News Releases from Region 04
City of Atlanta and Decide Development Authority of DeKalb County Receive $1 Million for Cleanups of Contaminated Brownfield Sites
ATLANTA (June 8, 2018) – Today, the U.S. Environmental Protection Agency (EPA) announced that the City of Atlanta and the Decide Development Authority of DeKalb County will each receive $500,000 for cleanups of contaminated brownfield sites.
“These supplemental funds provide communities with resources they need to help clean up contamination, which can generate jobs and spur economic growth” said EPA Administrator Scott Pruitt. “These funds help keep the cleanup momentum going so more cleanups are completed and more land can be returned to beneficial reuse.”
Nationally, communities received approximately $15.7 million in supplemental funding to assist them in cleaning up contaminated brownfield properties. EPA plans to provide supplemental funding to 33 successful, existing Revolving Loan Fund (RLF) grantees, helping communities carry out cleanup and redevelopment projects.
“This Brownfields funding will help communities in metro Atlanta revitalize abandoned or underutilized properties, and return them to productive use,” said Region 4 Administrator Trey Glenn. “These funds will benefit both the economy and the environment by protecting people from harmful pollution and expediting Brownfield projects.”
“We are excited about the additional $1.0 million in revolving loan funds that will be spent on environmental cleanups of brownfield properties in the City of Atlanta and DeKalb County,” said Georgia Environmental Protection Division Brownfields Coordinator Shannon Ridley. “Environmental cleanup is a vital step to making sure that brownfields are safe for reuse and redevelopment”.
The Brownfields RLF program supports EPA’s commitment to assist communities in addressing environmentally challenged properties and meet their local revitalization priorities. The supplemental funds announced today will help communities reuse vacant and abandoned properties and turn them into community assets such as housing, recreation and open space, health facilities, social services, transportation options, infrastructure and commerce opportunities.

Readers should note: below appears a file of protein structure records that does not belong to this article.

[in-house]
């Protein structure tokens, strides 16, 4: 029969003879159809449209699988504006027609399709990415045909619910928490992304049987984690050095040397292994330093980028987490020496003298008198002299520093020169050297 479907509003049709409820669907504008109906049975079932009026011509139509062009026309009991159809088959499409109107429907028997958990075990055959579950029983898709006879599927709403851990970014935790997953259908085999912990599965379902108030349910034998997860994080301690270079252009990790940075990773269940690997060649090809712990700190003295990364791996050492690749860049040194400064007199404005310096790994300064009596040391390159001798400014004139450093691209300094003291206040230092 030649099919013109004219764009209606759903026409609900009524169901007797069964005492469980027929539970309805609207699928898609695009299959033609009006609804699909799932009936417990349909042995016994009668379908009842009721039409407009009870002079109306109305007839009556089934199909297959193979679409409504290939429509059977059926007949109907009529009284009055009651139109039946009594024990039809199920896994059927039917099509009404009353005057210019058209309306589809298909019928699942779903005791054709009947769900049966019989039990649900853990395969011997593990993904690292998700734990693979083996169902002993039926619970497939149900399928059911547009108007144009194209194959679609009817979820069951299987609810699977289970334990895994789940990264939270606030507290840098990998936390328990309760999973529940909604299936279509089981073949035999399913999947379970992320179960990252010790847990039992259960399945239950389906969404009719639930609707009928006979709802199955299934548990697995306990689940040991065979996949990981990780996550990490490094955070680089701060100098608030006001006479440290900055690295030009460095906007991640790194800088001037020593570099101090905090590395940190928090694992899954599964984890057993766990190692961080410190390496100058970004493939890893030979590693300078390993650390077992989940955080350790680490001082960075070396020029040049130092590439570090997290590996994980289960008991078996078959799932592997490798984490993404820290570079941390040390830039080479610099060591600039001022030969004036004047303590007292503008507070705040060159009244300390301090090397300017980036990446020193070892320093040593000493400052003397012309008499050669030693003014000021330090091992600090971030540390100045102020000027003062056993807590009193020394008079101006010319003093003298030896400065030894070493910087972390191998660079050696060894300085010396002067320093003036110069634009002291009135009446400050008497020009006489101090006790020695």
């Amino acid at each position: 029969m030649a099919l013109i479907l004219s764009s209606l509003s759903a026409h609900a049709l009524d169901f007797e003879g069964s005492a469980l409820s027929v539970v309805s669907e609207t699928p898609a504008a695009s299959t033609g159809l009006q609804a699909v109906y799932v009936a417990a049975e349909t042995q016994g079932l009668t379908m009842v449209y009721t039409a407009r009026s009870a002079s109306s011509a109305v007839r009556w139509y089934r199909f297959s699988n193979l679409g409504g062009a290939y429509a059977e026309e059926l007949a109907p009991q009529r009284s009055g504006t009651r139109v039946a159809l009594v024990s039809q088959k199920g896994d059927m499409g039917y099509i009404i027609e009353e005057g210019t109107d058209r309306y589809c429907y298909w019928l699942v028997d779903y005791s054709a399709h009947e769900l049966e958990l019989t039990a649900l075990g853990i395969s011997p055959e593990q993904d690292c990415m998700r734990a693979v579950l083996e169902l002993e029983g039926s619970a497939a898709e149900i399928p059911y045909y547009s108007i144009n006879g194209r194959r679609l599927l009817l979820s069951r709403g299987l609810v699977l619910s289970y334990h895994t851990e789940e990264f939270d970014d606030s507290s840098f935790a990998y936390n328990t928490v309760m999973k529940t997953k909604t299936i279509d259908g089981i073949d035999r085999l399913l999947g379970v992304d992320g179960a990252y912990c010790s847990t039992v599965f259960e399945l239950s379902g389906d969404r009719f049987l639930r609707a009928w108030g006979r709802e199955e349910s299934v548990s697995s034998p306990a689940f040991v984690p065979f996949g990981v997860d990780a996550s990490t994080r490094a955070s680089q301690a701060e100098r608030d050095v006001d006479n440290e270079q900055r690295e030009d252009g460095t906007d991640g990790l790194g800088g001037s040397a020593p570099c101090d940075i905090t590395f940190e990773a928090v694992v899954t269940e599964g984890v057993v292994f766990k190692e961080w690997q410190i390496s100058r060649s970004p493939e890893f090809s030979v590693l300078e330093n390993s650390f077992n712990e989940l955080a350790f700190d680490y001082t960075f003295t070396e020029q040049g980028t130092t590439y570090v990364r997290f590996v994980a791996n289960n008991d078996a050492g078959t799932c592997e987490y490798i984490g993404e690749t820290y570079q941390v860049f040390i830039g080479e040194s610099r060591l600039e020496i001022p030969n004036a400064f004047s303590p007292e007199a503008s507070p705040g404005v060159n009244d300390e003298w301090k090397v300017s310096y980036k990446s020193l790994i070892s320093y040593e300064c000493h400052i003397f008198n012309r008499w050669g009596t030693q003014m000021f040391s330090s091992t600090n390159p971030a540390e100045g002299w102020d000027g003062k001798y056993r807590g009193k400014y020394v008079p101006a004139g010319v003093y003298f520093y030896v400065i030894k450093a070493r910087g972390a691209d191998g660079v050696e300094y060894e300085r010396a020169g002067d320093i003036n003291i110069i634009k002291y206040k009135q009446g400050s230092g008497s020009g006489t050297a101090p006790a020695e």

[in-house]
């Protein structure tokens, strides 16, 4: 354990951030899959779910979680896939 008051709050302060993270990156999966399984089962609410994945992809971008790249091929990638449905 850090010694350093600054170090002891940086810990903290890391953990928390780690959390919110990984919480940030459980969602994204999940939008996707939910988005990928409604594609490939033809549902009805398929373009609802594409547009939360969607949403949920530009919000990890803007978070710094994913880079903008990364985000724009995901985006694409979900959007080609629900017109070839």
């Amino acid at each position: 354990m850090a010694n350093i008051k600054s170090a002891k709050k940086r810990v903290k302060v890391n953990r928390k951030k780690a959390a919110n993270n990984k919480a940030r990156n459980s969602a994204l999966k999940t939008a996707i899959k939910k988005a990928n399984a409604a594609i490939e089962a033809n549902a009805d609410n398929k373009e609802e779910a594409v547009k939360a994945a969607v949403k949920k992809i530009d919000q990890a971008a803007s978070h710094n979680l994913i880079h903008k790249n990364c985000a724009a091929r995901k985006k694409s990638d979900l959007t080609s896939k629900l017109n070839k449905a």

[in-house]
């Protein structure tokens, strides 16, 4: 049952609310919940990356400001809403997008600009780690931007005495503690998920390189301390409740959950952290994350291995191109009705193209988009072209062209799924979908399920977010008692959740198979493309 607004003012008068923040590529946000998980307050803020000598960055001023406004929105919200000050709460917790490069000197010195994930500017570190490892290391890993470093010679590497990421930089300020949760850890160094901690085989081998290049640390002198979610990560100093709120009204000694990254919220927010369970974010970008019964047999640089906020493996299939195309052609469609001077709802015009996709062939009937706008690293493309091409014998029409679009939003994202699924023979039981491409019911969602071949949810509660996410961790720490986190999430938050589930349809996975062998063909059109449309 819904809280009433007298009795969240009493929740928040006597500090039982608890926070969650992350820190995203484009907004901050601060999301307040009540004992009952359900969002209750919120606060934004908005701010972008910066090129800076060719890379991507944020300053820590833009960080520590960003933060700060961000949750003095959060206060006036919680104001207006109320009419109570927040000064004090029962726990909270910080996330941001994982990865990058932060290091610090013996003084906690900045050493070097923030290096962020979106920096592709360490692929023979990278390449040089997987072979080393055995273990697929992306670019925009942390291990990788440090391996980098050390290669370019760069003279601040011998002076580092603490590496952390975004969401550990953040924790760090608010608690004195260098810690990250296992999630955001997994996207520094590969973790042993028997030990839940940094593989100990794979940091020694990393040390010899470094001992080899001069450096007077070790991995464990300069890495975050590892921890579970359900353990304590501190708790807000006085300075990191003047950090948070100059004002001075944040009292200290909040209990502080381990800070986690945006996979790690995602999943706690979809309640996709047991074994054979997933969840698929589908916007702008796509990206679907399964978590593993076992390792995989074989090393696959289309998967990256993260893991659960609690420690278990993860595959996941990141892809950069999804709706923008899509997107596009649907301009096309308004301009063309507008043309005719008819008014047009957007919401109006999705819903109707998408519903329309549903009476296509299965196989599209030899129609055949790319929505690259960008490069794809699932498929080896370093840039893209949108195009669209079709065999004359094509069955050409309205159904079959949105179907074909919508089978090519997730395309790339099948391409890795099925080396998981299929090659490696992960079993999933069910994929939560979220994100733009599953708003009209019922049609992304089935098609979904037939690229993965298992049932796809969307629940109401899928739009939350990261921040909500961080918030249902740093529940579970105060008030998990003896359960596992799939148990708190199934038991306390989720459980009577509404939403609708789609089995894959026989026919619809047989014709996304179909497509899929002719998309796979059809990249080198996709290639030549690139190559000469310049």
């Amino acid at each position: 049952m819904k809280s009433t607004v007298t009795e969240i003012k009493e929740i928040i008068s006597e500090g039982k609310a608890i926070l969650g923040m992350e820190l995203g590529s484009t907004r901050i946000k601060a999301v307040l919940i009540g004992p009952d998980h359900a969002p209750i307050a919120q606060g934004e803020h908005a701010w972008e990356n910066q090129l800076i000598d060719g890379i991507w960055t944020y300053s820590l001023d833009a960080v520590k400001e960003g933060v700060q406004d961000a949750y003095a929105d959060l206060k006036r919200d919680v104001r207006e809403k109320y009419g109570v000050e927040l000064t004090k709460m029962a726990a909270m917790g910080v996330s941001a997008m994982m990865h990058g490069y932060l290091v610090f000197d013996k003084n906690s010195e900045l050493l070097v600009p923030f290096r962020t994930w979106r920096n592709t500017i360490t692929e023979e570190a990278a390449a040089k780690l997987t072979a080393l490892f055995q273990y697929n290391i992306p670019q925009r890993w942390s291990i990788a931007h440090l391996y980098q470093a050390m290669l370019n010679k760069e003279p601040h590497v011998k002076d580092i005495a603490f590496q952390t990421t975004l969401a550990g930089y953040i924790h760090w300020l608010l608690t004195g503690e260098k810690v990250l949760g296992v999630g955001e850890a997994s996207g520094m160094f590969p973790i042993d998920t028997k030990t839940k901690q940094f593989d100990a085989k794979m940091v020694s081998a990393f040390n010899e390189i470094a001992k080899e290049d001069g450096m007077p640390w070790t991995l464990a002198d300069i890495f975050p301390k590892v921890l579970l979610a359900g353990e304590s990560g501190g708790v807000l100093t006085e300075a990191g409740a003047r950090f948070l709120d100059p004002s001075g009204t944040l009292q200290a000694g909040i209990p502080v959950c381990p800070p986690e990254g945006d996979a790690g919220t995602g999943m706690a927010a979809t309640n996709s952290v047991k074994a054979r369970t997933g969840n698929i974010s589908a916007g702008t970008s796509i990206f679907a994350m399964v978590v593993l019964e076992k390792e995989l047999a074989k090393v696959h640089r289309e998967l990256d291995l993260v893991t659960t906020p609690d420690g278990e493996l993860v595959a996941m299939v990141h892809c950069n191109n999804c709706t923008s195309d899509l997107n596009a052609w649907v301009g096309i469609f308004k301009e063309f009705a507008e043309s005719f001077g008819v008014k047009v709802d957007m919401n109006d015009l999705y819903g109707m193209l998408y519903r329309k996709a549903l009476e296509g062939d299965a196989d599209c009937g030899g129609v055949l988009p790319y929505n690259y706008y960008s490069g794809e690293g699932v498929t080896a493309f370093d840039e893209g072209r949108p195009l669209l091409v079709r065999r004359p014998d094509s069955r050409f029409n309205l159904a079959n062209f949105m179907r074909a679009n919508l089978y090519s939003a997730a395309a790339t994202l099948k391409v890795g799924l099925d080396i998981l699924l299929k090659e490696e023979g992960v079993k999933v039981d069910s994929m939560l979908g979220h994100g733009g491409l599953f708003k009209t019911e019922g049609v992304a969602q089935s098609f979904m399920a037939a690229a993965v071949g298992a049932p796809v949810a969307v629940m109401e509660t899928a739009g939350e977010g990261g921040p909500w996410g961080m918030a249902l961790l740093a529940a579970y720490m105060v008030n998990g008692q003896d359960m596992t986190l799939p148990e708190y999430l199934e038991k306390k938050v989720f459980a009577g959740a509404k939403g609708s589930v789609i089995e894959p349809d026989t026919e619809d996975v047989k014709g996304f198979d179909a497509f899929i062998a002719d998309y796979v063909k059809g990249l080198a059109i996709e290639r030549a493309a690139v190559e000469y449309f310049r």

RLFs specifically supply funding for loans and sub-grants to carry out cleanup activities at brownfield sites. The supplemental funding to each grantee ranges from about $200,000 to $500,000. These funds are provided to communities that have achieved success in their work to clean up and redevelop brownfield sites.
A recent national study shows that cleaning up brownfields leads to residential property value increases of 5 - 15.2 percent within a 1.24-mile radius of the site. Another study analyzing data near 48 brownfields found that an estimated $29 - $97 million in additional tax revenue is generated for local governments in a single year after cleanup. This is two to seven times more than the $12.4 million EPA contributed to the cleanup of those brownfields.
More information on EPA’s Brownfields program is available at: http://www.epa.gov/brownfields